Early Electronic Television
The Blockfernseher was a television receiver without a VHF tuner. In the 1930s the German post office (Deutsche Reichspost) developed a wired television system (Fernseh-Drahtfunk). Wire transmission was used for television in the public viewing rooms (Fernsehstuben) in Berlin. Wired distribution was chosen over broadcast to eliminate interference from electrical machinery, etc. The diagram below shows the video being distributed over a high frequency cable to public viewing rooms at a 4.2 mHz carrier frequency (to allow long distance transmission). Audio was sent at 315 kHz or on a separate cable. At the public viewing areas, the video signal was up converted to the TV set's IF frequency of 8.4 mHz. The signal was applied to the first IF amplifier. Within each receiver, the synchronizing signals were extracted.
The First attempts using cable transmission were made in 1936 with the 180 line television system and the carrier frequency was 1.3 MHz. The telephone network was used to transmit the video.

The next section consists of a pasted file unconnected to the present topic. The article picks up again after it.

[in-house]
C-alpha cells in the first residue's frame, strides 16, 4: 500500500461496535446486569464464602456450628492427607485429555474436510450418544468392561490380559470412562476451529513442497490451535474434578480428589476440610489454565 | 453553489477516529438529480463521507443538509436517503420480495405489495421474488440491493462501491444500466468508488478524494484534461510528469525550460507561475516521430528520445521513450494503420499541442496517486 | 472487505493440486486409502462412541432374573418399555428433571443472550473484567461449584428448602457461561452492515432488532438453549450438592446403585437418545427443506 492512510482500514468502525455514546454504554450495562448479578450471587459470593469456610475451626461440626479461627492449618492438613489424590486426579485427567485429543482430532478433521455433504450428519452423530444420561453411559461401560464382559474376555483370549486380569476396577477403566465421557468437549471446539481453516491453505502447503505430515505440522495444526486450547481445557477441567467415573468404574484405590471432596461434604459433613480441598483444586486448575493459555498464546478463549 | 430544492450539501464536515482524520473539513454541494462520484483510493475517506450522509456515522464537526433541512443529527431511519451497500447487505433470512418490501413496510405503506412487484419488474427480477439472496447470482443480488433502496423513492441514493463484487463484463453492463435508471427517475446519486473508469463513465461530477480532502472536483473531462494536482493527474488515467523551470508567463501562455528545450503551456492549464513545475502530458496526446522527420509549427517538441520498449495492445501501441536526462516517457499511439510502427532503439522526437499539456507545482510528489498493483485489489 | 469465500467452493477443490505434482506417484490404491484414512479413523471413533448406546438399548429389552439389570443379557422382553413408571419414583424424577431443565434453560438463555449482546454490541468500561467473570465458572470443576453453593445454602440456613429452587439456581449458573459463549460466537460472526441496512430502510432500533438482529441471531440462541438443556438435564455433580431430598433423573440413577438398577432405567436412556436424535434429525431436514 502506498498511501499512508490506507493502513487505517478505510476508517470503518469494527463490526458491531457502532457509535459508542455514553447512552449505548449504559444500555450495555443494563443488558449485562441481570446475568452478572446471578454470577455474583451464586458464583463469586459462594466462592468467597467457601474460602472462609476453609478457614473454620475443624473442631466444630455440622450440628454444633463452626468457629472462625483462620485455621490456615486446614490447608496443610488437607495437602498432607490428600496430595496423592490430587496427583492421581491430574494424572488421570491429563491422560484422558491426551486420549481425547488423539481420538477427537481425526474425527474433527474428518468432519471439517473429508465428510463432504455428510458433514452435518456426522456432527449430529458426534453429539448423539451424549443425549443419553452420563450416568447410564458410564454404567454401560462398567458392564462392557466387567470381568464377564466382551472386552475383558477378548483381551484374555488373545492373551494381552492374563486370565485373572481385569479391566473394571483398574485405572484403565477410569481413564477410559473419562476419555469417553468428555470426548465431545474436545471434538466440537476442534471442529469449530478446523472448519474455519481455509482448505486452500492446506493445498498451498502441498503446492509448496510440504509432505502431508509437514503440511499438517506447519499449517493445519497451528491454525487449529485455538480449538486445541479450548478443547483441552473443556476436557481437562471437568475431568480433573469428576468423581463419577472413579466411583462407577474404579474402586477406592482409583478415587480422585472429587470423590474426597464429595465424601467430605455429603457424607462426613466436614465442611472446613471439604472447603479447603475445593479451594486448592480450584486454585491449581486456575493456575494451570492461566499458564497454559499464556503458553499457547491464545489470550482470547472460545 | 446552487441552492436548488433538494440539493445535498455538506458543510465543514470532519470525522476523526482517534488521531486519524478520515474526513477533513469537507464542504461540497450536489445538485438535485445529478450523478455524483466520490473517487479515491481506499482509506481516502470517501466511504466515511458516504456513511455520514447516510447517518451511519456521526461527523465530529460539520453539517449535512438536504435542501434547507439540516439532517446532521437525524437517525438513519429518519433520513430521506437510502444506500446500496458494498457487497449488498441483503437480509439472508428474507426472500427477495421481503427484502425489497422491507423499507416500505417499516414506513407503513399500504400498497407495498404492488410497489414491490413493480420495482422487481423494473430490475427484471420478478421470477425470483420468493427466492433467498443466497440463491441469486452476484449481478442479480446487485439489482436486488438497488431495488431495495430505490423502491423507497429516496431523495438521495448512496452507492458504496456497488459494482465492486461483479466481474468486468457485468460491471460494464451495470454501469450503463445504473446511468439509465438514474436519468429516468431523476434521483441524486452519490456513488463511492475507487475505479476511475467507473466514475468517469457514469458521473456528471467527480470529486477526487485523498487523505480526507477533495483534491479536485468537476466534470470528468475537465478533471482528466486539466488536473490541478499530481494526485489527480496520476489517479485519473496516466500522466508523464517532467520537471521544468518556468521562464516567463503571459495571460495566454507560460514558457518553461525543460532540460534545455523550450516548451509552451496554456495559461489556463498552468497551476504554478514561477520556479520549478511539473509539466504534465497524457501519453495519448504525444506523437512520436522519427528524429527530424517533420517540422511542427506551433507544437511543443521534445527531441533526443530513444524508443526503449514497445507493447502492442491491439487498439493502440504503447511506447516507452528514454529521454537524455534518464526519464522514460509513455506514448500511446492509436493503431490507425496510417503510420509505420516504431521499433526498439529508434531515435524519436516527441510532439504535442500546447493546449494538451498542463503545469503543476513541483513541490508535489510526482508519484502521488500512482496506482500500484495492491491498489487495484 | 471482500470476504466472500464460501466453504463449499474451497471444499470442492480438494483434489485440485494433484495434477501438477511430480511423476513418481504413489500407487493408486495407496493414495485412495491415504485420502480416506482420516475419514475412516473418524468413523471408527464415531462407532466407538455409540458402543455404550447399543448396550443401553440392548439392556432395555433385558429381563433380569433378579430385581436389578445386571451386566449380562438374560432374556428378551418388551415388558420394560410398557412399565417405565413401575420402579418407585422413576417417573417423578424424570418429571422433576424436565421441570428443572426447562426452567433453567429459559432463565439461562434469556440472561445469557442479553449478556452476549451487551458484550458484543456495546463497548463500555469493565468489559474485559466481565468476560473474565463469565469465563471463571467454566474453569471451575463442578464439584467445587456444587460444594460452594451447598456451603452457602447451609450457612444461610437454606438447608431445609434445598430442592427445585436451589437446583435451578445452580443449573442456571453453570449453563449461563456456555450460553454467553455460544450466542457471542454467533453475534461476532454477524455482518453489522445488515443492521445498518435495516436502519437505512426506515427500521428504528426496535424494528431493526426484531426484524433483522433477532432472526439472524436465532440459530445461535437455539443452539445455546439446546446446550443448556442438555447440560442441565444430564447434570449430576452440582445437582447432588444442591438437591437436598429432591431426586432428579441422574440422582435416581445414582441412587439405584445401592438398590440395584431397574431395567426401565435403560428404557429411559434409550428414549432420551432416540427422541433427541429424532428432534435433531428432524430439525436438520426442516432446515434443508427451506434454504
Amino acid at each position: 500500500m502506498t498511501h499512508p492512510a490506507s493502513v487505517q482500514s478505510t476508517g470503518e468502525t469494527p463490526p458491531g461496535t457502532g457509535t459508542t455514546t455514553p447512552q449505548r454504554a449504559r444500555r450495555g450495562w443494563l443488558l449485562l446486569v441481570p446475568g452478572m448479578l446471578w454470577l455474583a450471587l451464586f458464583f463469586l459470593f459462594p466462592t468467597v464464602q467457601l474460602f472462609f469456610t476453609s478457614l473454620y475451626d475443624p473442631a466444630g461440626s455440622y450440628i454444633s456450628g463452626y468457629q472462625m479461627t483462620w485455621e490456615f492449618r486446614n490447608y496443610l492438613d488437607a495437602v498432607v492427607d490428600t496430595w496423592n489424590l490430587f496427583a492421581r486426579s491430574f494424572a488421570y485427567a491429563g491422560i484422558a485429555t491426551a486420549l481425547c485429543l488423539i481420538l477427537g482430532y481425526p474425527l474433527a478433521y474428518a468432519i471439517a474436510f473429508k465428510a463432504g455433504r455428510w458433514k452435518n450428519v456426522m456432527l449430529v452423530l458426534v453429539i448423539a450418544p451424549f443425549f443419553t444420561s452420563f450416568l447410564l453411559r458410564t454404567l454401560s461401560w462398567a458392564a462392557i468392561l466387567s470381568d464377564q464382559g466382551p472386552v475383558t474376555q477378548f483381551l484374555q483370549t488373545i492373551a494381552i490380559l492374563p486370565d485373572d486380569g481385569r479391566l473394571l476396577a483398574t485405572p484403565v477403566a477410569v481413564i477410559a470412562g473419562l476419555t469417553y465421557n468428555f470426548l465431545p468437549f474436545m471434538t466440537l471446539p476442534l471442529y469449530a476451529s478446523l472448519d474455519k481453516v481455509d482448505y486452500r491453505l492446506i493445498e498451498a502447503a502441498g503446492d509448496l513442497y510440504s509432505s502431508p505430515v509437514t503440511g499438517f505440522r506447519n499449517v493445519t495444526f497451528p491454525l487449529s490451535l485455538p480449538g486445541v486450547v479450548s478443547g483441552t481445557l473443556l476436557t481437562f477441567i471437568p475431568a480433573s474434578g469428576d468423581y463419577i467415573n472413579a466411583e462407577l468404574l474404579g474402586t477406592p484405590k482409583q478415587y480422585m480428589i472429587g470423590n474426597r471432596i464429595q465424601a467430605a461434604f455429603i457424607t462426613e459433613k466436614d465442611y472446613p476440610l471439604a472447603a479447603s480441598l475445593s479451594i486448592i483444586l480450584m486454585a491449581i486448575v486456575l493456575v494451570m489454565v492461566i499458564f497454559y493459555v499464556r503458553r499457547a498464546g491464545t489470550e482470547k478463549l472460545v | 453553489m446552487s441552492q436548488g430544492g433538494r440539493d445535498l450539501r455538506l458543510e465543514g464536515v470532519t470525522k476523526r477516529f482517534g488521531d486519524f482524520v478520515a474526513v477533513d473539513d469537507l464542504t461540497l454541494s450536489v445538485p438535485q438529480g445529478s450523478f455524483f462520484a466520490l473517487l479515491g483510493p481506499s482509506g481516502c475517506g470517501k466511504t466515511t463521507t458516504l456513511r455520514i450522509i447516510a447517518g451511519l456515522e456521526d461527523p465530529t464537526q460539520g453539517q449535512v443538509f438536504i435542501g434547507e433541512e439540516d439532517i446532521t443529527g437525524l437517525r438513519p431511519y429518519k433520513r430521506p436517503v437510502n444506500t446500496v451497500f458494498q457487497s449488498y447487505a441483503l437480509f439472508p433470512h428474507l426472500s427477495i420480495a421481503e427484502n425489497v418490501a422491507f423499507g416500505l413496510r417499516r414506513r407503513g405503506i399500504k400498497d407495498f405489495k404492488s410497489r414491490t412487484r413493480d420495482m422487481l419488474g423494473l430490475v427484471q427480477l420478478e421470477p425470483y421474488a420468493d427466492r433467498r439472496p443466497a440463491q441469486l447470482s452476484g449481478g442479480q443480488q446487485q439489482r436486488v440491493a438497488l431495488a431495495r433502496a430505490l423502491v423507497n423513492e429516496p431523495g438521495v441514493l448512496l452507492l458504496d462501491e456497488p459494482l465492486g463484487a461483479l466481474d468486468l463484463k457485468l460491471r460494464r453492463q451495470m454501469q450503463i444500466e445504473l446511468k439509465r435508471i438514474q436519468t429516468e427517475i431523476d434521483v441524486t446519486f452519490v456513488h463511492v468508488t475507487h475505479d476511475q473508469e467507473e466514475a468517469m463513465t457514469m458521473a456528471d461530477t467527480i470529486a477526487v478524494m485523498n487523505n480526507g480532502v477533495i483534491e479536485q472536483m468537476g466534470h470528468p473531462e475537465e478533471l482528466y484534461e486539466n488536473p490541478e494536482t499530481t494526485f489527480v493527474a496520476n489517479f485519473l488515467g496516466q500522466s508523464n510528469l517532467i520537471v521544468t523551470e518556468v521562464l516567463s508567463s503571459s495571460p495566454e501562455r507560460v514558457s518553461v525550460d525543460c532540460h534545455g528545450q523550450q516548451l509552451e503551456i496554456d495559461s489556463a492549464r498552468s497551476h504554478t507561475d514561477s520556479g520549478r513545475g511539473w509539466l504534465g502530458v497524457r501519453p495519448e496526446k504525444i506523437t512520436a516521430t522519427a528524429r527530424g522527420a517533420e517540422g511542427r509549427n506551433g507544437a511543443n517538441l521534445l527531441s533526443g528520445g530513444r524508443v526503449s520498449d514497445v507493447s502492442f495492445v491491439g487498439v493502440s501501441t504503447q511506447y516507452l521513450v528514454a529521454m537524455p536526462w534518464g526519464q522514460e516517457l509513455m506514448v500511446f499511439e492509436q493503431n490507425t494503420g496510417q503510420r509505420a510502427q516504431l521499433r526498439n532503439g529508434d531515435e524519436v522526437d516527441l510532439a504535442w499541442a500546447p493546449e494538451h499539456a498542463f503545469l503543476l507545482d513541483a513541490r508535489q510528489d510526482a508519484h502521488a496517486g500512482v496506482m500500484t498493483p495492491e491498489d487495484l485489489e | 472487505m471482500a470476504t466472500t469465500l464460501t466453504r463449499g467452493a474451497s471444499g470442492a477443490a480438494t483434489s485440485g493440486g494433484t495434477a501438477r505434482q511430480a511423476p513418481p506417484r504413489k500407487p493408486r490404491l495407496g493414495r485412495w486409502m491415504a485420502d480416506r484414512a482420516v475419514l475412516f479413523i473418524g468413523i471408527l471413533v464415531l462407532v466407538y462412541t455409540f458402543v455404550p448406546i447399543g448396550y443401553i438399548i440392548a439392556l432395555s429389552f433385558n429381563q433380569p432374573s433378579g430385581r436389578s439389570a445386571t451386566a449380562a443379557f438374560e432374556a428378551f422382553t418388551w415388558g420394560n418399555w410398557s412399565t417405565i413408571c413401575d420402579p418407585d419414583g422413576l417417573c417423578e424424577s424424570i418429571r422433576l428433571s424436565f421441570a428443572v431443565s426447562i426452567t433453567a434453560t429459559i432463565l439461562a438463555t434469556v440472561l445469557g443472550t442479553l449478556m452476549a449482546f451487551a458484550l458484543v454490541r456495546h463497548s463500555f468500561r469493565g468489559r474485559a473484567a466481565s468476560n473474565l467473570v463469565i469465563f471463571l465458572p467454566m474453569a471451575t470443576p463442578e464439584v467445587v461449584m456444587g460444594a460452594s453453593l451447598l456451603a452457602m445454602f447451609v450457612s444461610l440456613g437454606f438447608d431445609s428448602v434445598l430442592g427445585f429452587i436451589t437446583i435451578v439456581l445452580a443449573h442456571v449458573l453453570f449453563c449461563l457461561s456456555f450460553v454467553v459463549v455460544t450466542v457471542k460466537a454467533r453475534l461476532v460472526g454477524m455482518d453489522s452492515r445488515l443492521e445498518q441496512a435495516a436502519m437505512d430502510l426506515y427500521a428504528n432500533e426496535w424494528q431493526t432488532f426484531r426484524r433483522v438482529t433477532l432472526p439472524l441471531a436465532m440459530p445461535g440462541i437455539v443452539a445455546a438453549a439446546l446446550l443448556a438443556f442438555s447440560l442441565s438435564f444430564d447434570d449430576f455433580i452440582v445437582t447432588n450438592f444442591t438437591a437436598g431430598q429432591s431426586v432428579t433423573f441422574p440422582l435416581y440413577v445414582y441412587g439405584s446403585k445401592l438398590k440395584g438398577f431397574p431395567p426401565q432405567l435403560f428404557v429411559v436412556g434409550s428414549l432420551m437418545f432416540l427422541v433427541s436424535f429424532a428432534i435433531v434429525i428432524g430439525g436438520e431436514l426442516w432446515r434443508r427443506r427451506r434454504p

Bild 97 on p. 339 shows the actual cable network in Berlin in 1942. Additional cables were installed between Berlin and Hamburg, Munich and Vienna. These cables also were used for picture telephony between Berlin and Leipzig, and other cities in Germany.
Television signals broadcast over the air could be used for position finding by the allied bombers, so broadcasting was cancelled during the war. Distribution of television by cable continued during the war, into the public viewing halls and hospitals for wounded soldiers.
This article describes the entire system:
Article and information courtesy of Eckhard Etzold